Despite this, the LRC locomotive was still pulling VIA's flagship Corridor train, the Metropolis, which travelled non-stop between Montreal, Dorval and Toronto in under four hours. It was the only locomotive in the fleet capable of 100 MPH operation. As such, it was still a symbol of speed and modernity for VIA, and was used to advertise VIA's Corridor services right up to retirement in 2001.

My favourite train-related video of all time is 3:59. Produced by Sean Ropchan's Chandos Television Productions, 3:59 follows the operation of the Metropolis from before it leaves Montreal to after it arrives in Toronto. It is, without a doubt, the best train DVD I have ever seen. If you are interested in the LRC at all, it is worth ordering a copy.

You can order it directly from Chandos by clicking here. You can watch a preview of 3:59 on YouTube by clicking here. My kids wore out our first copy of 3:59 because they watched it so many times. Imagine if Sean had been making videos like this when the Turbo was in service...

VIA LRC Brochures

LRC used on VIA brochures. From left: 1997/98, January 1999 and April 1999.


The LRC passenger cars have been a vital asset to VIA from day one. As the various teething issues were ironed out they became a fleet that VIA could depend on for reliable operation in the Corridor, especially in the lean years following the service cuts of 1990. They are regularly marshalled with HEP2 and HEP1 cars in the same consist. As now-retired VIA publicity officer Dianne Graham told me back in 1996: "Thank God for the LRC."

The LRC passenger cars are in the middle of a rebuild program which will extend their service life by another 15-20 years. The best feature of the rebuild is the snazzy 2+1 seating in the LRC coaches which reminds me so much of the old Club Galley cars operated from 1971 to 1996. I love the new interiors.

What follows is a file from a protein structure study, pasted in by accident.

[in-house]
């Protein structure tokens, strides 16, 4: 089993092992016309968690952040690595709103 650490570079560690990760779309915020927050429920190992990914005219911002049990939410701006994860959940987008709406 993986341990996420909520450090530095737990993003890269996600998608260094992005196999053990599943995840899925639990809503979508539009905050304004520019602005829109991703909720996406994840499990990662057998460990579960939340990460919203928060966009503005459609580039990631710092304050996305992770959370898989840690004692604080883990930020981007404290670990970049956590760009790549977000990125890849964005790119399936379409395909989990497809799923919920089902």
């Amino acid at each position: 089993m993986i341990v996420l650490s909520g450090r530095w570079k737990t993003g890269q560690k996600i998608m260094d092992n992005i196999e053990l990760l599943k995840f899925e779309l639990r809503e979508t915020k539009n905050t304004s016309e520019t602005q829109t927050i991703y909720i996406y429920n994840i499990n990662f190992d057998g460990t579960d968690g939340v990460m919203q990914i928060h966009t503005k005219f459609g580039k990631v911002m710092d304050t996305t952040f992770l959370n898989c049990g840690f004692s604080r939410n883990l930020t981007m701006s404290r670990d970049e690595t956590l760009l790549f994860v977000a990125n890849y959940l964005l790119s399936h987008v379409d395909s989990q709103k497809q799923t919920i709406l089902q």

The LRC is an integral part of Canada's passenger railway history. Should the Canadian government decide to invest in long-sought-after new VIA fleet, a couple of hundred LRC-4 coaches and locomotives using Bombardier's latest high-speed rail design advancements would be a brilliant next chapter for this important train.



LRC 6921 Exporail

Two-year-old Boaz examines 6921 at Exporail back in 2007.
What you can't hear in this photo is the story he was telling about the LRC and Thomas.
(I could hear it at the time. Couldn't understand it. But I could hear it.)


Modelling Tips and Photo Gallery

We often get asked "What LRC equipment should I buy?"

Basically, it depends on what you want to run. Anything is possible, but the general rule is one LRC locomotive for up to five cars. For six to ten cars you want two locomotives. Most importantly for us modellers, VIA regularly ran two units on three- and four-car trains. So you don't need a long train to justify having two locomotives.

VIA LRC short train two engines

Perfect train for a layout: 6914 and a friend top and tail three cars.


It is still possible to see 12-, 13- and 14-car LRC trains hauled by two our three locomotives (F40PH-2D and P42DC). These are usually for special events such as an Alouettes game, a theatre tour to Stratford, etc. Until some operational changes were made at VIA in 2012, you could often see monster LRC consists on busy scheduled trains. Hopefully we will see them again soon.

As for a mix of coaches and VIA 1 cars, you generally need at least one VIA 1 car per train. If modelling the afternoon express or the early morning train, you could have two VIA 1 cars, either both at one end or one at either end if there are two locomotives.

Amtrak guys have it easy. Buy both engines and eight coaches. You're good.

There is a lot more to tell about the LRC and its history. If you want to find out more, please join the discussion on the CanModelTrains or Canadian Passenger Rail Yahoo! groups. Once again, product and ordering info can be found here. Below are a few interesting photos, followed by an update on preserved LRC locomotive #6917. Remember that order deadline: next Thursday, 31 July!